Situated in the north of Vietnam, Hanoi is the capital of the country and one of the two most populous cities next to Ho Chi Ming, the former Saigon.
Most trips to Vietnam, where you’re sure to be drawn to the incredible appeal of Halong Bay, include a visit to this busy city where the sound of car horns makes up the soundtrack.
What to see and do in Hanoi
There are several options when visiting Hanoi.
As the city of Hanoi is a bit chaotic, if you don’t want to rent a motorbike we recommend you to visit the city by taking organized excursions that come to pick you up at the hotel and return you to it after finishing.
As is our case in addition to the excursion, you may also like to take a guided tour of the city in your language, as it is such a different culture and a country with so much history is the best way to immerse yourself in the country.
But if on the contrary you prefer to get to know the city at your own pace, here is all the information you need to know to get around the city easily.
When you travel to Hanoi, you need to know that there are two very marked areas around which to make the most important visits.
The different zones
The first zone is the one that makes up the country’s historical heritage, which extends along the enormous Ho Tay Tay Lake.
They are a set of buildings around which are both the mausoleum of Ho Chi Ming and the Presidential Palace, where there is a war museum, as well as the house and gardens where the Vietnamese leader lived and took refuge from the bombings.
The other area is where the social life of the city has developed, the old quarter and its surroundings, where you can see French colonial buildings.
1 – Ho Chi Ming Mausoleum
The first thing to say is that the ideal thing to do is to hire a guided tour of the mausoleum and its surroundings. In this way, you can enjoy a visit like this one, during which we are told about the curiosities that marked the history of the place and that make up this complex.
The recent history of Hanoi is marked by the famous Vietnam War and the final liberation after the struggle led by the aforementioned Ho Chi Ming.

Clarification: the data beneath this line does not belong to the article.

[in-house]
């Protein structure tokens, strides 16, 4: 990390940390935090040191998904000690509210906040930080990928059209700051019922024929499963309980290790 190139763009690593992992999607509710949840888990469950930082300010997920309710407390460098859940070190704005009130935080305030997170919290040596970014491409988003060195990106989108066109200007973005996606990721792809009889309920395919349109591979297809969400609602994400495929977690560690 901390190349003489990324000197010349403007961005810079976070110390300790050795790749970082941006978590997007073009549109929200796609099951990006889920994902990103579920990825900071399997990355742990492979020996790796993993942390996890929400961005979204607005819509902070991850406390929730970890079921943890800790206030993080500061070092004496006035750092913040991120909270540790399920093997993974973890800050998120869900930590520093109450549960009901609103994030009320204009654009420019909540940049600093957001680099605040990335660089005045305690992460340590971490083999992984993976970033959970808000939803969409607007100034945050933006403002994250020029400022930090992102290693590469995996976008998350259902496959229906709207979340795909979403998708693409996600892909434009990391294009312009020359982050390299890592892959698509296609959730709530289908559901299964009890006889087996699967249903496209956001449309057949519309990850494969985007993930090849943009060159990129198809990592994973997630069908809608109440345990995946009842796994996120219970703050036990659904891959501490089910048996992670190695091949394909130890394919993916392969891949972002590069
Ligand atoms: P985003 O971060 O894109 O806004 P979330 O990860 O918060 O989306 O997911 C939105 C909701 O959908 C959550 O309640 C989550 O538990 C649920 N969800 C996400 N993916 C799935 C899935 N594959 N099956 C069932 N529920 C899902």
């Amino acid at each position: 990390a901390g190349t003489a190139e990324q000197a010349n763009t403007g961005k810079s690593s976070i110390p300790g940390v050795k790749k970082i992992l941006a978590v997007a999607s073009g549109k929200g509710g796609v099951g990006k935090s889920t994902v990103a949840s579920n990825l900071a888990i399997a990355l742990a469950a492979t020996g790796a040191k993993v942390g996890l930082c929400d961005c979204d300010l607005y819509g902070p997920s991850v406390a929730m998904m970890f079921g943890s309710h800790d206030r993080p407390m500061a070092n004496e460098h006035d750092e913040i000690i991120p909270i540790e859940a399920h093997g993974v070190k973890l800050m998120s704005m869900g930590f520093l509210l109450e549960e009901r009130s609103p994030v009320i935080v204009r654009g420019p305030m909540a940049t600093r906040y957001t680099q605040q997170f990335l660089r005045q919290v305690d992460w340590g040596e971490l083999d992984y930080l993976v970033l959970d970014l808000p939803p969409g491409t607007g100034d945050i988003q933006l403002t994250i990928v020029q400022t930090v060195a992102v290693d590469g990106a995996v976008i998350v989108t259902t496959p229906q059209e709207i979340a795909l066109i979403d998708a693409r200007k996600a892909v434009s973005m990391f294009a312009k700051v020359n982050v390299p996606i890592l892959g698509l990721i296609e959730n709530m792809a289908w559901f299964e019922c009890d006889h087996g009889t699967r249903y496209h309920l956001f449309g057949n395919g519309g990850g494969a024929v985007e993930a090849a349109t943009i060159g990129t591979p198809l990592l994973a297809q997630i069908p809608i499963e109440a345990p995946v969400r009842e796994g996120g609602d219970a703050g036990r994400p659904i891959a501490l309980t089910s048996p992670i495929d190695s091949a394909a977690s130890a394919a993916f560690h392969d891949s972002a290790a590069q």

Admission to the mausoleum is free, but it is advisable to go very early as the doors close at 12 o’clock in the morning; as a consequence, huge queues are formed due to the devotion to him throughout the country.
To enter the mausoleum where Ho Chi Ming is embalmed, one passes in silence in rows of two people and, of course, it is forbidden to take pictures.
2 – Presidential Palace in Hanoi
The Royal Palace is a French colonial building that has been for many years the royal residence of the successive empires that reigned in the area.
With its façade painted in a very striking yellow color, it is now a place of reception for the authorities of other countries that visit the city.
This building is surrounded by the Botanical Garden where Ho Chi Ming’s residence was located for years.
To enter the gardens and visit the surroundings you have to pay an entrance fee; in fact it is the only place where you are charged for a visit.
3 – Ho Chi Ming House
The Vietnamese leader did not want to live in the above-mentioned Royal residence, which seemed too big for him to live in alone, as he was single.
So he decided to live in the surrounding gardens, in a wooden house that can now be visited.
He also had a few more houses to meet with the leaders who visited him.
Next to it and hidden inside a small hill was the bomb shelter, a room without which history would probably have changed.
Given his personality, all his residences and stays in which he developed his life are really very austere.
Want to know more about Asia? Read our article about Thailand.